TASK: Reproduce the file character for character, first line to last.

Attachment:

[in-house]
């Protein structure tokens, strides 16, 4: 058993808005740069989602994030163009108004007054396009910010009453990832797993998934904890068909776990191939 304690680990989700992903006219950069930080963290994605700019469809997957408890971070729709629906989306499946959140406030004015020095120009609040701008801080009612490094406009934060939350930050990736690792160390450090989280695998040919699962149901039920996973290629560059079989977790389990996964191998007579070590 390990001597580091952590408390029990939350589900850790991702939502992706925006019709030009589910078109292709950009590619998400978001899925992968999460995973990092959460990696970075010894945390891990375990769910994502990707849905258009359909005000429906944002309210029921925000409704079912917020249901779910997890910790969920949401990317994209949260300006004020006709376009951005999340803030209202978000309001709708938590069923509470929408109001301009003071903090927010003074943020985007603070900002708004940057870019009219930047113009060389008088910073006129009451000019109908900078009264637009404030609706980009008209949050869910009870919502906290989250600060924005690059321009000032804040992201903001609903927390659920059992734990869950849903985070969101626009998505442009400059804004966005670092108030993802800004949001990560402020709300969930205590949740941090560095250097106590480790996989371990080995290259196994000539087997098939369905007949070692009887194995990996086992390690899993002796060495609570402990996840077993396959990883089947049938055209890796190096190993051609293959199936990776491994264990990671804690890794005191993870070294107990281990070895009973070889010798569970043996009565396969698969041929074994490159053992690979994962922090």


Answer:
[in-house]
């Protein structure tokens, strides 16, 4: 058993808005740069989602994030163009108004007054396009910010009453990832797993998934904890068909776990191939 304690680990989700992903006219950069930080963290994605700019469809997957408890971070729709629906989306499946959140406030004015020095120009609040701008801080009612490094406009934060939350930050990736690792160390450090989280695998040919699962149901039920996973290629560059079989977790389990996964191998007579070590 390990001597580091952590408390029990939350589900850790991702939502992706925006019709030009589910078109292709950009590619998400978001899925992968999460995973990092959460990696970075010894945390891990375990769910994502990707849905258009359909005000429906944002309210029921925000409704079912917020249901779910997890910790969920949401990317994209949260300006004020006709376009951005999340803030209202978000309001709708938590069923509470929408109001301009003071903090927010003074943020985007603070900002708004940057870019009219930047113009060389008088910073006129009451000019109908900078009264637009404030609706980009008209949050869910009870919502906290989250600060924005690059321009000032804040992201903001609903927390659920059992734990869950849903985070969101626009998505442009400059804004966005670092108030993802800004949001990560402020709300969930205590949740941090560095250097106590480790996989371990080995290259196994000539087997098939369905007949070692009887194995990996086992390690899993002796060495609570402990996840077993396959990883089947049938055209890796190096190993051609293959199936990776491994264990990671804690890794005191993870070294107990281990070895009973070889010798569970043996009565396969698969041929074994490159053992690979994962922090």